I have always been around animals. As a child, my mother and I kept bantam chickens and homing pigeons in the backyard. Even back then, I was fascinated with birds, their power of flight and sense of freedom. I loved watching them, seeing them flap their wings, peck at the ground – just doing what comes naturally. Soon, every spare moment was taken up with my thirst for knowledge about birds and other wildlife.
The moment that opened my eyes to the realities of intensive farming was when a speaker from Compassion in World Farming came to my school to do a talk. I remember seeing pictures of hens in battery cages so small they couldn’t stretch their wings. I was outraged, and I vowed to do something about it. Ten years later, I was working for Compassion (and am now chief executive).
The links between factory farming and wildlife decline are not immediately obvious. Indeed, it was a while before I grasped the full extent of the impact. The sight that really sparked me to dedicate a book to the issue came a few years ago, while I was visiting South Africa for the launch of my first book, Farmageddon.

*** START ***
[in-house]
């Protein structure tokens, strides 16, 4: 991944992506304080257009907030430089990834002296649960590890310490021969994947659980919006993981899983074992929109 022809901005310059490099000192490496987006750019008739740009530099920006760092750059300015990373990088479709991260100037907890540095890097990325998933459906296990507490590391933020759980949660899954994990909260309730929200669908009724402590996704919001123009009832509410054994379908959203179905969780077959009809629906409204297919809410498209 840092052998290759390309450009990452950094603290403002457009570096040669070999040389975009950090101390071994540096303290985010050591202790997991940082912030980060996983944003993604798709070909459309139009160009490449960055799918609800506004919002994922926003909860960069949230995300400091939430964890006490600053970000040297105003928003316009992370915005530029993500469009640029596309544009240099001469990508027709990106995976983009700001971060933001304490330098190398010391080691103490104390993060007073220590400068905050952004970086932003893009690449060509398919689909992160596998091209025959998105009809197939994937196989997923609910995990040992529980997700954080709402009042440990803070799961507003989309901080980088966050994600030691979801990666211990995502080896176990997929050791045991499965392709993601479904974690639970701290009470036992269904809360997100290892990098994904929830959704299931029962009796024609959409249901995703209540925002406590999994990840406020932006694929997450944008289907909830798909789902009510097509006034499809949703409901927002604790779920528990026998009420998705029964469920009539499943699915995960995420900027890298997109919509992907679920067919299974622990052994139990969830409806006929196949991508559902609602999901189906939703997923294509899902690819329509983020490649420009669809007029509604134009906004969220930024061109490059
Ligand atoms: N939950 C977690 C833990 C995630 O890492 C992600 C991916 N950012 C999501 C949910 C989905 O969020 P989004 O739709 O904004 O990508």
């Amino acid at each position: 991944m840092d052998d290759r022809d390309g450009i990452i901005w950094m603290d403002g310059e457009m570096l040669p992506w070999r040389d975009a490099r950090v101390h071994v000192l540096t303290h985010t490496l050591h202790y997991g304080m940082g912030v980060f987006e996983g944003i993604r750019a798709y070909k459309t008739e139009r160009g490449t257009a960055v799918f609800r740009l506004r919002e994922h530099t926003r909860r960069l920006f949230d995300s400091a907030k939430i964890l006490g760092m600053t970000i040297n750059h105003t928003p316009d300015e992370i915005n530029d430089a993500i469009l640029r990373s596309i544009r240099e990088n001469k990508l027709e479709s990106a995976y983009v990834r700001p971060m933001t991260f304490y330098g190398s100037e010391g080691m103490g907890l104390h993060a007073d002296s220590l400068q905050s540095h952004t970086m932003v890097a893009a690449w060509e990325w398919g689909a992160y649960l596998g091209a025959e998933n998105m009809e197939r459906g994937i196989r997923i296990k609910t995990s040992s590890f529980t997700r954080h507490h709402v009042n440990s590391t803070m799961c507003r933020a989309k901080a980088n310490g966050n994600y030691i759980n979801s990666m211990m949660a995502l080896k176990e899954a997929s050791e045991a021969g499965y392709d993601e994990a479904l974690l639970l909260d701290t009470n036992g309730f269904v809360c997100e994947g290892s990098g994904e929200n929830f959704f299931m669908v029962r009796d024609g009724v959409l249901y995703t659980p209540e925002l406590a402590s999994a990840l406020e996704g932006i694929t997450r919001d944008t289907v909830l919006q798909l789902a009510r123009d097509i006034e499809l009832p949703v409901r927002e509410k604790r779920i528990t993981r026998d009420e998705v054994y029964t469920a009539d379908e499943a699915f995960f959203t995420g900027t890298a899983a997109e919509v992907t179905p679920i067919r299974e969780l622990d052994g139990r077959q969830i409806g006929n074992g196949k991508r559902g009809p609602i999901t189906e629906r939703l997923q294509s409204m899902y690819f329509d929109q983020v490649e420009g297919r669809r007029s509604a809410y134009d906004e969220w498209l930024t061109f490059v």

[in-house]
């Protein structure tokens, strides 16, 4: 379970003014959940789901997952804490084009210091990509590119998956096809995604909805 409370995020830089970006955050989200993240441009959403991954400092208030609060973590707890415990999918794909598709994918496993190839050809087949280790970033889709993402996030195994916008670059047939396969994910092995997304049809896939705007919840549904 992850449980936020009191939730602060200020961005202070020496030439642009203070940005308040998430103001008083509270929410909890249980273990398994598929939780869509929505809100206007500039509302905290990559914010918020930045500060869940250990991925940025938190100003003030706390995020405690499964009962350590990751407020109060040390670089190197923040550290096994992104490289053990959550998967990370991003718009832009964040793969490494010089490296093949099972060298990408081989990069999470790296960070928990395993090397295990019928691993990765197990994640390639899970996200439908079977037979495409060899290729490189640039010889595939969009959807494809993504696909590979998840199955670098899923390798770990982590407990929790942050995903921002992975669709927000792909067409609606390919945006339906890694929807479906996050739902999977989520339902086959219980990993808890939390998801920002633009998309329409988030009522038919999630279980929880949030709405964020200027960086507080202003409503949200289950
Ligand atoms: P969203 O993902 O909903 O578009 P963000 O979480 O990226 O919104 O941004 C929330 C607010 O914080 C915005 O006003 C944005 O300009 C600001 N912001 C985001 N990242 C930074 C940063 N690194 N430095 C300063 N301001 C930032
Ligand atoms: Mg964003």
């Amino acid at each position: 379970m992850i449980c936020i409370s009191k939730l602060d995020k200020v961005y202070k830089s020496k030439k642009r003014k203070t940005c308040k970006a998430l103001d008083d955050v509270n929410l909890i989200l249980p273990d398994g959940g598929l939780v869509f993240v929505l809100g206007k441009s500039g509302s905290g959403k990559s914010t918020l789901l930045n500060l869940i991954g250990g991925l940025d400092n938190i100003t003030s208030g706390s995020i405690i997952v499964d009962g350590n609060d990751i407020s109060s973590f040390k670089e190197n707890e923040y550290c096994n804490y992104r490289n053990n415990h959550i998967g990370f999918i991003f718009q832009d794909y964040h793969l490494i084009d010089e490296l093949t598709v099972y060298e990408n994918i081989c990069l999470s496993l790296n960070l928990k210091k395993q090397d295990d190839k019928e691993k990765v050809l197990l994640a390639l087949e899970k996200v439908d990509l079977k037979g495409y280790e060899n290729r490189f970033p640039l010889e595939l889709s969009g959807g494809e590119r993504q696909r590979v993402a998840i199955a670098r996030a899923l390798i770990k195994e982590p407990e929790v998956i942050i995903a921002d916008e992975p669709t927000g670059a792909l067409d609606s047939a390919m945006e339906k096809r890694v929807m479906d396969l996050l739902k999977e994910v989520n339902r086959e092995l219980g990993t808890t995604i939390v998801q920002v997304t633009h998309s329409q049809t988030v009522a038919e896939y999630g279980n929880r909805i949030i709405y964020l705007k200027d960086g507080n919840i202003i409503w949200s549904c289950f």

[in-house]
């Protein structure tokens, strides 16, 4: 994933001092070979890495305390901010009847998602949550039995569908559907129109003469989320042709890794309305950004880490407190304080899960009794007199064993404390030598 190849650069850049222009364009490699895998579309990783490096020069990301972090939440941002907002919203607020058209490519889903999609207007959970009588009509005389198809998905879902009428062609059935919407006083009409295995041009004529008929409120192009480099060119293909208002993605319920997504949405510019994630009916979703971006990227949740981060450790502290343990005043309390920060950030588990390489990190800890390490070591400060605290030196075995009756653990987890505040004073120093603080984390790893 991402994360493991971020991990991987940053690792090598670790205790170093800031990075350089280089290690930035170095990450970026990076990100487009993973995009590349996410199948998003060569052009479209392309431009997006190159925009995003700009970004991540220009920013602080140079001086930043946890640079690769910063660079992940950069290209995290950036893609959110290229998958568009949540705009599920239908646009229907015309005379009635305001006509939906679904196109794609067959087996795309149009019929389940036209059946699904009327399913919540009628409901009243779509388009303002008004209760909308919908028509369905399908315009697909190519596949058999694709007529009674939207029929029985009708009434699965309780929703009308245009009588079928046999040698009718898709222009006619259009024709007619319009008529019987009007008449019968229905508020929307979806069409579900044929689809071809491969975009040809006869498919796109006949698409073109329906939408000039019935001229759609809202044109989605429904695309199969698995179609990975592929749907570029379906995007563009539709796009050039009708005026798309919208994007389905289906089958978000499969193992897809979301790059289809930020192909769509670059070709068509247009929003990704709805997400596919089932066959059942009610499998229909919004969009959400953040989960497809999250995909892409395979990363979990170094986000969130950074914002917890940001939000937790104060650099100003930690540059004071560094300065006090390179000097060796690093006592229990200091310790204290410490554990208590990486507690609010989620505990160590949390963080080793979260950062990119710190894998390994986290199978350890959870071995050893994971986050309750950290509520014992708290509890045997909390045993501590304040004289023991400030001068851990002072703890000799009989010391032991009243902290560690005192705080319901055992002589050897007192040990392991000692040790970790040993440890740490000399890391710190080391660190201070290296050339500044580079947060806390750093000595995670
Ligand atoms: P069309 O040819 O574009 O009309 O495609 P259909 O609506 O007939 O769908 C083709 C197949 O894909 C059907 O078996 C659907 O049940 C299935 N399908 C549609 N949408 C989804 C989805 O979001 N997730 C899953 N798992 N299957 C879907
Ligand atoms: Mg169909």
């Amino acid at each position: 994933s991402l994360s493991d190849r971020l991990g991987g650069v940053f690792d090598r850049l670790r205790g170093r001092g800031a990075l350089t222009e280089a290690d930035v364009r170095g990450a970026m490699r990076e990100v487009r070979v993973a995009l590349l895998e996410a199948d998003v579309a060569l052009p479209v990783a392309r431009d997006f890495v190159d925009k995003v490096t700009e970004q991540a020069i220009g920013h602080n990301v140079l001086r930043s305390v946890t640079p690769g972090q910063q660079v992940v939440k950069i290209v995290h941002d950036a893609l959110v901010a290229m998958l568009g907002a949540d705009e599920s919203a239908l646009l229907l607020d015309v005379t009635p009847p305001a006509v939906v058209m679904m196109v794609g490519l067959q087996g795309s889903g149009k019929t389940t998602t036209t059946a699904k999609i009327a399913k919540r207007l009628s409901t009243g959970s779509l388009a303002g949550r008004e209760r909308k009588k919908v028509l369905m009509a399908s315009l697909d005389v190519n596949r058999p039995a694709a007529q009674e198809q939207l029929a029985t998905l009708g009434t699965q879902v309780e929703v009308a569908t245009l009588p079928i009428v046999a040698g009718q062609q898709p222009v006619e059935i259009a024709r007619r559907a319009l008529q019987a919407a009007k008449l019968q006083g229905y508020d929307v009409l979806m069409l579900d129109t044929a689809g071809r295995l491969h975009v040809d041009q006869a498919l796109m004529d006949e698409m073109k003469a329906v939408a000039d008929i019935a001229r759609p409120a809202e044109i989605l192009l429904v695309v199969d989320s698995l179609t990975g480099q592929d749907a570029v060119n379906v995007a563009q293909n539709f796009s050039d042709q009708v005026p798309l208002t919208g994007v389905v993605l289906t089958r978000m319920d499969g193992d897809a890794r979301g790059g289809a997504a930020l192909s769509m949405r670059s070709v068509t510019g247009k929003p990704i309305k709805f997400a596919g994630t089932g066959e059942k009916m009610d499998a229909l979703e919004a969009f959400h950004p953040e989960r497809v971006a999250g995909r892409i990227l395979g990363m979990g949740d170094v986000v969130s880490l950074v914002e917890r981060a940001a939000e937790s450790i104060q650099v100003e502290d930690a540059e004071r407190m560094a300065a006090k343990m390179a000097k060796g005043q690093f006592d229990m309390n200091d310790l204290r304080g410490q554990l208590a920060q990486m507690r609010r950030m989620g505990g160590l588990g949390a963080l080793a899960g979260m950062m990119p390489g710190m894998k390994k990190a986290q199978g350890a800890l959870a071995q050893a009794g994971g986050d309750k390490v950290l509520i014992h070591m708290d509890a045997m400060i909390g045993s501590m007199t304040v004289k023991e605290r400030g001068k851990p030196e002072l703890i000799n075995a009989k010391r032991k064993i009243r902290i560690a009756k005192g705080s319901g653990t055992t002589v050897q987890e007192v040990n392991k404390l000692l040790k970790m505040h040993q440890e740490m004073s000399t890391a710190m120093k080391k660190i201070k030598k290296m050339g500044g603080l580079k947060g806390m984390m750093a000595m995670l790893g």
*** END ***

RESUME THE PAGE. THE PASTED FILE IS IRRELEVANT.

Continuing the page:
African penguins are being driven to the edge of extinction, because we’re hoovering up their food from the sea
I was near Boulders Beach along the Cape Peninsula, where a colony of African penguins had recently set up home near to residential houses. A visitor centre there sold all kinds of penguin memorabilia. What struck me was a display board listing the ‘threats’ to the species, which included “reduction of penguin food supply by commercial fishing”. In other words, African penguins are being driven to the edge of extinction, because we’re hoovering up their food from the sea – and there’s little left for them to eat.
You might think this fish is ending up on our plates, but most of it is being ground down and fed to farm animals – caged and confined in factory farms. I found that African penguins in South Africa and Humboldt penguins in Peru have suffered serious declines in numbers.
That’s why I decided to dig beneath the surface and write Dead Zone: Where the Wild Things Were. I had to find out how many other cherished wildlife species were being impacted by factory farming. What I found was staggering.